Winter Woes - Ice Dams
Icicles hanging along the eaves of your home may look cozy, but they can actually spell trouble. That's because the same conditions that cause those icicles to form—snow-covered roofs and freezing weather—also lead to ice dams: thick ridges of solid ice that build up along your eaves or in your gutters.
Birth of an Ice Dam
When snow collects on your roof, it will eventually begin to melt, even if the temperatures stay below freezing, because of the heat of rising from your home, through the roof. The run off then stops at your eaves, or your gutters, which are colder in temperature than your roof, causing the melted snow to refreeze. This creates an ice dam which prevents the drainage of any fresh snow that melts. When an ice dam is formed, moisture is unavoidable. As the ice begins to melt, the water must go somewhere, and penetrates beneath the shingles, and eventually the plywood, causing damage to your roof. Dams can also pull down gutters, damage shingles, and cause the melting water to back up and pour into your home. When that happens, the results can range from peeling paint, warped floors, and stained or sagging ceilings to soggy insulation in the attic, which loses its R-value and can become a magnet for mold and mildew.
Photo credit: Travelers Insurance
Here are some stop-gap measures to address the problem in the short term:
- You can try hacking away small chunks of the ice dam with a blunt mallet. Using a hammer, chisel, or shovel is bad for your roofing—and could be dangerous for you.
- Blow in cold air: set up a box fan into the attic and aim it at the underside of the roof where water is actively leaking in. This targeted dose of cold air will stop the leak in its tracks.
- Rake it: Pull off snow with a long-handled aluminum roof rake while you stand safely on the ground. A rake with wheels won't harm the roofing. If your roof is too tall to reach via the rake, use a licensed roofing contractor who is adept at ladders and knows safety procedures for this type of home maintenance. It's best to not try this yourself.
- Melt troughs through the ice dam with calcium chloride ice melter. Do NOT use rock salt! It will damage paint, metals, and plants beneath the eave and where the salty water drains.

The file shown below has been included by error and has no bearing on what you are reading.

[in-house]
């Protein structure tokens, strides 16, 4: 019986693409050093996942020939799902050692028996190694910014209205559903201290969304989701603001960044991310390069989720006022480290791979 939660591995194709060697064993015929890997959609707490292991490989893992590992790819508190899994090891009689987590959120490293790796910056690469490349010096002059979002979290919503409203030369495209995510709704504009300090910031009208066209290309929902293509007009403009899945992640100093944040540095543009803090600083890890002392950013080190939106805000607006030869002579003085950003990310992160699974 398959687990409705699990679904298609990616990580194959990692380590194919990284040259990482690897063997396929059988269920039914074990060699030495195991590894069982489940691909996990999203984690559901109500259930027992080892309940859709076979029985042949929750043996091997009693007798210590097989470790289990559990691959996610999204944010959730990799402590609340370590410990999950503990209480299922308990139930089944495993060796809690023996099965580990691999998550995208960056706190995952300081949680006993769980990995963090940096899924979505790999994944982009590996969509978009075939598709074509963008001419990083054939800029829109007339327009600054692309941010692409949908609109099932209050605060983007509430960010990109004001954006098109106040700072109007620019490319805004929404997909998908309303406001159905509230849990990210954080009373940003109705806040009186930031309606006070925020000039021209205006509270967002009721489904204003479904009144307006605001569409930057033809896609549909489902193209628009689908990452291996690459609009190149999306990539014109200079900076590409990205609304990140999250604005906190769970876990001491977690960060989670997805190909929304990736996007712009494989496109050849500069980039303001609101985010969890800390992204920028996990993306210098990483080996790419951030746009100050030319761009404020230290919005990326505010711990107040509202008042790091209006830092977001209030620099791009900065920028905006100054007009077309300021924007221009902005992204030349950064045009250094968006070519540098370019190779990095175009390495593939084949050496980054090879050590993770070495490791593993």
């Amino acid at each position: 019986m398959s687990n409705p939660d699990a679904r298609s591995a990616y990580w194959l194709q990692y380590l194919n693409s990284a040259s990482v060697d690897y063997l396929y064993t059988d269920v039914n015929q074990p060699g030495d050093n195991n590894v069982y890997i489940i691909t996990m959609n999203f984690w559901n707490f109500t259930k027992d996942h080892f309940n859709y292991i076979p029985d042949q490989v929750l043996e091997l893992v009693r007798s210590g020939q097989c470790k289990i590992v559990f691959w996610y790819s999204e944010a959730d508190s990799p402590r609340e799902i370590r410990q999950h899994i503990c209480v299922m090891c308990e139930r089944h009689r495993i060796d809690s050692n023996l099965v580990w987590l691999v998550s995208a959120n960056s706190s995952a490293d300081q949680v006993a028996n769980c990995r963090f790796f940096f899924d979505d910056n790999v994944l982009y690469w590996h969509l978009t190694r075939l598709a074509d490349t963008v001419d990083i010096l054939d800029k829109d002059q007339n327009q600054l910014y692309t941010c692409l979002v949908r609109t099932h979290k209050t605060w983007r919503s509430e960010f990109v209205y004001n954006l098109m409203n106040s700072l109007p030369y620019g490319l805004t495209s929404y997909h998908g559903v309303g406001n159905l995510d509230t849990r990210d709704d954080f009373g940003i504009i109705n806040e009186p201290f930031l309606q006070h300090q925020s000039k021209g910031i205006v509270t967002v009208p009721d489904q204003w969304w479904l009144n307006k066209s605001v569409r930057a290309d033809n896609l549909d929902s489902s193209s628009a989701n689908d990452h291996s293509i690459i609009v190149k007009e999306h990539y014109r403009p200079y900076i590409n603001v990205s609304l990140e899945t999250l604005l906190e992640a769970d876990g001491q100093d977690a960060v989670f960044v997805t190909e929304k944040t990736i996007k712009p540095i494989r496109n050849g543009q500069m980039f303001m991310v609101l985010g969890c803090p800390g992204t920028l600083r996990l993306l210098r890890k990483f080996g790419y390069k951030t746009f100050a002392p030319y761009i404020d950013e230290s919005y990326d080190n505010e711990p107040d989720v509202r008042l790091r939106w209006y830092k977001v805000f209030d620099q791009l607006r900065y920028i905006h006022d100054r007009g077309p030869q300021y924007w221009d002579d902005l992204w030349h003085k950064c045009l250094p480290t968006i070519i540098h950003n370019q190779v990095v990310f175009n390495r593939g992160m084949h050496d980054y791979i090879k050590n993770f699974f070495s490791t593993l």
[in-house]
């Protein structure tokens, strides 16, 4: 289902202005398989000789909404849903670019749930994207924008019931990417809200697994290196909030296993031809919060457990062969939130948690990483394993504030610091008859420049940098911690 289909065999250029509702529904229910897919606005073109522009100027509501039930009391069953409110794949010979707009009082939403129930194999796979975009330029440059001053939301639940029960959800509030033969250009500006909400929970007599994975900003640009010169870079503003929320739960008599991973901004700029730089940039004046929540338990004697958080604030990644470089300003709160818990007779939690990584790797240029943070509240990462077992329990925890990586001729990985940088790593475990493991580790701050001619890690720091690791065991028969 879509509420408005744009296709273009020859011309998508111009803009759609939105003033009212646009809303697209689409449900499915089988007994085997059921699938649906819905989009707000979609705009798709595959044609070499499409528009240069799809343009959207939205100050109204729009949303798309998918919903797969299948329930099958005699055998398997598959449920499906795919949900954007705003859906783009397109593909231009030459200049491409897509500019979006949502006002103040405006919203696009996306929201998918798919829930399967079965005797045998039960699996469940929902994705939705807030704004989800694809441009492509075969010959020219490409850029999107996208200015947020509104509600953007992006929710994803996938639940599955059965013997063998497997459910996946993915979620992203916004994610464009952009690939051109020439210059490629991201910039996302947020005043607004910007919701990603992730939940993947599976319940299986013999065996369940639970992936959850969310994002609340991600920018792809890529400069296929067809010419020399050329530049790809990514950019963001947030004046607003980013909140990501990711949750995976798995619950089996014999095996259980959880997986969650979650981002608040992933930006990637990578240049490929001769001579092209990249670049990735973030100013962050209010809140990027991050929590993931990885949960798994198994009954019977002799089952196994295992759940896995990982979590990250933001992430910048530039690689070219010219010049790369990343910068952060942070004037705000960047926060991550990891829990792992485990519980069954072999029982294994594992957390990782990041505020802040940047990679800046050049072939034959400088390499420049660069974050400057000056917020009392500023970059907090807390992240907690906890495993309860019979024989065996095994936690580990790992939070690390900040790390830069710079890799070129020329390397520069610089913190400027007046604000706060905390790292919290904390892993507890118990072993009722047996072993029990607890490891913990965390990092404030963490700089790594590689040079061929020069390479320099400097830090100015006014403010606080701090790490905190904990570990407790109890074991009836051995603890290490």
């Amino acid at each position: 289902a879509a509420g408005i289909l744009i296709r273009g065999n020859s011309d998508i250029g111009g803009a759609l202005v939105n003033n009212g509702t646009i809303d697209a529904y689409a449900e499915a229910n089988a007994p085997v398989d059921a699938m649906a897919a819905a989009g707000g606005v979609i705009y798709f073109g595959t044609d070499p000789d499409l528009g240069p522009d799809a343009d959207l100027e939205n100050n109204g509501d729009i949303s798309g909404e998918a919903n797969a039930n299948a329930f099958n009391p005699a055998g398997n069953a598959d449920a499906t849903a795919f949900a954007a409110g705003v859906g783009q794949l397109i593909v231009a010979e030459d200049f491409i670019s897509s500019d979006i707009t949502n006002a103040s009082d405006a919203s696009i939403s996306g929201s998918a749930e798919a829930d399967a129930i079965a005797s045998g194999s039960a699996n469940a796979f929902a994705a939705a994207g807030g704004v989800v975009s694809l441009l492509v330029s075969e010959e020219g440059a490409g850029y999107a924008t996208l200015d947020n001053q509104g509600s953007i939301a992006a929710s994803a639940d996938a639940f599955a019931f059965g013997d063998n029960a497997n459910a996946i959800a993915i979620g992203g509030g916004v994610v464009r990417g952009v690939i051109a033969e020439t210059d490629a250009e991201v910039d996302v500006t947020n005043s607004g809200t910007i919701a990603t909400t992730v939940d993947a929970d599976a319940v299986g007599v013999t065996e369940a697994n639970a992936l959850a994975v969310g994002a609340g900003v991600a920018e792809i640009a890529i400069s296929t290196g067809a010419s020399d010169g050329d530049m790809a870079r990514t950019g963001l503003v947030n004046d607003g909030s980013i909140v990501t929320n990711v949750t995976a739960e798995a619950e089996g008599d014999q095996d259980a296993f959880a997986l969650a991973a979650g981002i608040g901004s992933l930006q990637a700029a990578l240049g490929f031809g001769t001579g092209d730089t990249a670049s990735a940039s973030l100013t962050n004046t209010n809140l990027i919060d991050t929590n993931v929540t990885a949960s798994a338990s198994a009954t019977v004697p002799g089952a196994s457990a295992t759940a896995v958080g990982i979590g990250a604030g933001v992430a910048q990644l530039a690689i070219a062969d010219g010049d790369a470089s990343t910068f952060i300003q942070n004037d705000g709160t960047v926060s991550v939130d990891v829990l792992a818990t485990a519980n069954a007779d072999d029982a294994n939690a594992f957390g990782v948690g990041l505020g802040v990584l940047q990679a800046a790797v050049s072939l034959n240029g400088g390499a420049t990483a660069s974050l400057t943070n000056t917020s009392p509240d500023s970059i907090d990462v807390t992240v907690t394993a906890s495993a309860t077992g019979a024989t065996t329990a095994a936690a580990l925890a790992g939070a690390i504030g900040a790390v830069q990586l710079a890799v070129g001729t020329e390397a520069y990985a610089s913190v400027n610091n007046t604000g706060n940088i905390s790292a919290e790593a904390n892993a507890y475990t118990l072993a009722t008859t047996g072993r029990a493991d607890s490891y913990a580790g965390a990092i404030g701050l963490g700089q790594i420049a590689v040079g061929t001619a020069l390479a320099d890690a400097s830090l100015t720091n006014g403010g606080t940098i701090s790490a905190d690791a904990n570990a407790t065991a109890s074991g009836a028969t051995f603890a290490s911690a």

A good trough-maker is a tube of cloth (a leg from an old pair of panty hose works well). Fill it with calcium chloride, tie off the top, and lay it vertically across the ice dam. It will slowly melt its way down through the dam, clearing a path for the underlying water to flow free.
Preventing Ice Dams
The best way to keep snow from melting on your roof is to make sure that your roof is properly insulated. Proper insulation will ensure that no warm air is escaping to prematurely melt snow and overload your eaves or gutter system. You'll also want to seal off every possible air leak that might warm the underside of the roof.
Many area homeowners use sheet-metal ice belts. This eaves flashing system tries to do what metal roofing does: shed snow & ice before it causes a problem. Sometimes, though, a secondary ice dam develops on the roof just above the top edge of the metal strip.
Gutters can be damaged from snow and ice that builds up after a heavy snow fall. Keeping your gutters clean prior to the winter months is one way to help prevent ice dams and the resulting buildup. Gutters that are clogged with leaves and other debris will speed up the process of ice damming and the resulting overflow. Many area residents use heat tape in their gutters and along the eaves of their roofs to keep ice from forming. If opting for this route, try a thermostatic heat tape to prevent the high electric bills that can result.
It may seem counter-intuitive, but the best time to run heat tape is during the day. Heat tape is not effective enough to sufficiently melt ice during cold evenings, and it will just waste power all night long. When the sun is out and snow starts melting, the dripping water needs a path to drain off the roof. Heat tape can melt a channel in the underside of the snowpack on your roof and give water a route to drain out. And heat tape installed in gutters and downspouts allows water to drain away from the roof, rather than getting plugged up by a dam of ice.
Whatever you do, consult a professional An area roofing contractor is your best bet when combatting winter woes, and can make suggestions for your home's particular situation.